In a strong critique of escalating costs in a variety of sectors, it found business clients pay 80 per cent more for modest commercial loans than the euro zone average.
It also took issue with increasing levels of industrial unrest and high costs for childcare, insurance, legal, transport and energy services.
All of that after as the International Monetary Fund’s steering group urged member countries to boost “growth- friendly” spending and said new lending tools to help deal with slowing global growth should be explored.
There was some potentially bad job news for workers at Intel’s base in Leixlip as it announced plans to cut 12,000 jobs, or 11 per cent of its global workforce, due to falling sales of personal computers.
The company is one of the biggest multinational employers in the Republic, with 4,500 employees at its base outside Leixlip, Co Kildare, a further 200 at a research and development facility in Shannon, Co Clare, and hundreds more in Cork.
There is no information yet on the likely impact on the company’s Irish employees, but it has said staff will be informed in the next 60 days. Shares in the tech giant fell 2.6 per cent in late trading on the US stock market after the company lowered its forecast for revenue for the year.
Despite the Intel news, there were more positive job developments in other areas. Healthcare firm Opko, headquartered in Miami, said it would create 200 highly-skilled roles over the next five years in Waterford.
In Carrigtwohill, Co Cork, up to 70 jobs are to be created at medical science and technology company Merck. The positions have become available following the official opening on Tuesday of manufacturing and R&D facilities.
Elsewhere, English digital marketing company SLM Connect said it would create 125 jobs in the Gaoth Dobhair business park, Co Donegal.
In Dublin, US digital marketing firm Search Optics said it would create 100 jobs over the next two years.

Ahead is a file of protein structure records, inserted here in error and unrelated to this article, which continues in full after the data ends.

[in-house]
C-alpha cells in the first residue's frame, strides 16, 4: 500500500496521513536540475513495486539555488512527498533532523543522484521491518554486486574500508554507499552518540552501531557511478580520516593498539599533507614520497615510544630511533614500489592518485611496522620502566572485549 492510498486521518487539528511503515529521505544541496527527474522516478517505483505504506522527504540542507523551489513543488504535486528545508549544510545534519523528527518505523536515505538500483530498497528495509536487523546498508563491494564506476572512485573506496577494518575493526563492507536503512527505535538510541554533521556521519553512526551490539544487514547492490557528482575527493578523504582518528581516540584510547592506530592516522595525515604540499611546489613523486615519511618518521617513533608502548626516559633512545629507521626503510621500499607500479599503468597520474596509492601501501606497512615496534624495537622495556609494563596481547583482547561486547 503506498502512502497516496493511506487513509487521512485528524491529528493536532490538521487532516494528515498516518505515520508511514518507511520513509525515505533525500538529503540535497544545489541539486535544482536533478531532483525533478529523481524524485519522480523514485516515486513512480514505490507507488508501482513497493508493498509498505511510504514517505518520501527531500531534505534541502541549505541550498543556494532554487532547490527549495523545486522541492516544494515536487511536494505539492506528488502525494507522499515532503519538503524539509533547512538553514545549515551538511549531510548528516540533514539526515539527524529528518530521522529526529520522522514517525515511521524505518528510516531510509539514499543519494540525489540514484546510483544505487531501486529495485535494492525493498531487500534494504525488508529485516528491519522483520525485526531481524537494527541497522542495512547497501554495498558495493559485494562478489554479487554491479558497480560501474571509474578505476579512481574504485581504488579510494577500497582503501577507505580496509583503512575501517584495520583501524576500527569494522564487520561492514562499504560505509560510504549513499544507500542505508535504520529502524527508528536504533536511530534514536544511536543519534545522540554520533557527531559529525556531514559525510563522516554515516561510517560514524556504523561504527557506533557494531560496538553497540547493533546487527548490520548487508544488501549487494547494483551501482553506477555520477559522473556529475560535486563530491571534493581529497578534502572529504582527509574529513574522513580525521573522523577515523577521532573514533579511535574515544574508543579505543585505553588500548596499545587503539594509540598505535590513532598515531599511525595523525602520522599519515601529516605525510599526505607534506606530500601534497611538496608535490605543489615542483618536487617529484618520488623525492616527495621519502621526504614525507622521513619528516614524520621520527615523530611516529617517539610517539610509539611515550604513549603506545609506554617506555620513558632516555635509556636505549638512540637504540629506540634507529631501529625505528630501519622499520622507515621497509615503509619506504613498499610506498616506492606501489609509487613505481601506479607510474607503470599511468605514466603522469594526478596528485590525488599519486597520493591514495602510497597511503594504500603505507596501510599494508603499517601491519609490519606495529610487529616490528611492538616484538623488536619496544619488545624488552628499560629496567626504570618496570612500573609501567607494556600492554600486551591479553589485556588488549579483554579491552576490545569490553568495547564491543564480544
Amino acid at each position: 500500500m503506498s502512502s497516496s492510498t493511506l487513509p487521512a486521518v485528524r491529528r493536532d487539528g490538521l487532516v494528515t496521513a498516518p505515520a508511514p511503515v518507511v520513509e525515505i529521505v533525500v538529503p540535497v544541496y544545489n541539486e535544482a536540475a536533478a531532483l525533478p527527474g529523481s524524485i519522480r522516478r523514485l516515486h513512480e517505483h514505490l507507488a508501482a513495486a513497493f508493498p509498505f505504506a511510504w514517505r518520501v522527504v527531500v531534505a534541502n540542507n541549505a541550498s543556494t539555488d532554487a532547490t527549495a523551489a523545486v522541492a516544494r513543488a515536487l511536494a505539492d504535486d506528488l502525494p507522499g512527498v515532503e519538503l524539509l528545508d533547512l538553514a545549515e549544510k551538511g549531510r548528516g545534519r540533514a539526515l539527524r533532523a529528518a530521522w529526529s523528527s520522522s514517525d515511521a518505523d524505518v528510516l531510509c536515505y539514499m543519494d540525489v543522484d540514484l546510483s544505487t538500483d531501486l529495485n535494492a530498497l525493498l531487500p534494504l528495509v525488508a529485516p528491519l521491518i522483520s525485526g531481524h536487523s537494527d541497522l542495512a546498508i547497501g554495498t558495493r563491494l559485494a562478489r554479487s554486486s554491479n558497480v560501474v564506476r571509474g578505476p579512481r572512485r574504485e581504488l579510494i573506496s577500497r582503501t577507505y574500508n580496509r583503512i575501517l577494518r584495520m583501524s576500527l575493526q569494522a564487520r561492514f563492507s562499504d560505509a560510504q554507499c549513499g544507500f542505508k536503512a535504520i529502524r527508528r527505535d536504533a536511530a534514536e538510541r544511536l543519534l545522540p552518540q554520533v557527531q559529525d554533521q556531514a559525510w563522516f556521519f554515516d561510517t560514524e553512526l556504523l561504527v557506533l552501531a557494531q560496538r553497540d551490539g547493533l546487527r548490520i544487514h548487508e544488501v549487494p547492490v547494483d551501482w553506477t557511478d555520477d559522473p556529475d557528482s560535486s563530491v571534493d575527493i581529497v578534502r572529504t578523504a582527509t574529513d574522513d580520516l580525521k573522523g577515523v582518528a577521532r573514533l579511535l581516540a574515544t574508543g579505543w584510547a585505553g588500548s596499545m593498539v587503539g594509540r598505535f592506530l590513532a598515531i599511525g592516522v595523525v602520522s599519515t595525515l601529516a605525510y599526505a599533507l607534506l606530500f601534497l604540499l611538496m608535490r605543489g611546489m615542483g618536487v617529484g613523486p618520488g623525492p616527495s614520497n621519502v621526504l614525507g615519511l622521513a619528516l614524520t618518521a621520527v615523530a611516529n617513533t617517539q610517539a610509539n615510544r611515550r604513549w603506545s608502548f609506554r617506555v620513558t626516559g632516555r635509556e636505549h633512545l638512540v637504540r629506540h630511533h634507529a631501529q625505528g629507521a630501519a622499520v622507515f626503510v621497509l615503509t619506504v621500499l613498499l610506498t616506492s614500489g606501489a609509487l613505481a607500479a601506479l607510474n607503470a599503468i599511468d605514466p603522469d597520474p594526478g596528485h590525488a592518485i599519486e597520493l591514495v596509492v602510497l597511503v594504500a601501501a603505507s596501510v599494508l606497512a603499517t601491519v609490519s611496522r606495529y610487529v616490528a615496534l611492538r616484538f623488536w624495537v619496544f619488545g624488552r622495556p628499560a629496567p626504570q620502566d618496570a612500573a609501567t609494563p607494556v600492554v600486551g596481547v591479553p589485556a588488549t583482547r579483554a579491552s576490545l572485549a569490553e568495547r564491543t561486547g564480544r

The announcement was made as the company opened its new European, Middle Eastern and African headquarters off Clanbrassil Street in Dublin.
Pay at the top
Fresh from news last week that newly-merged Paddy Power Betfair plans to cut 300 jobs from its Irish operations, the company announced that it will pay chairman Gary McGann €450,000 this year, making him one of the best-paid non-executives at an Irish plc.
Separately, the Paddy Power’s annual report for 2015 revealed it paid its former chief executive Andy McCue more than €3.7 million in salary, benefits and shares in 2015, made up of a €700,000 salary, €536,000 bonus, €173,000 in pension and benefits and €2.312 million in shares.
High pay has a tendency to ruffle feathers, and none more so these days than among the farming community. Following the ructions at the Irish Farmers’ Association, new accounting rules obliged Ireland’s largest dairy co-op to publish details of executive pay for the first time.
Ornua, formerly the Irish Dairy Board, said in its annual report that total remuneration for senior executives amounted to €4.4 million in 2015, which included €2.3 million in basic salaries and €1.1 million in performance-related bonuses.
This was down from €4.86 million in 2014. Total directors’ fees, spread between 14 individuals, amounted to €509,000 in 2015, up 44 per cent on the €352,000 paid in 2013.
Irish Creamery Milk Suppliers’ Association deputy president Pat McCormack said the news couldn’t have come at a worst time, and that farmers would “not be able to relate to someone who’s on that kind of money”, in the context of current milk prices.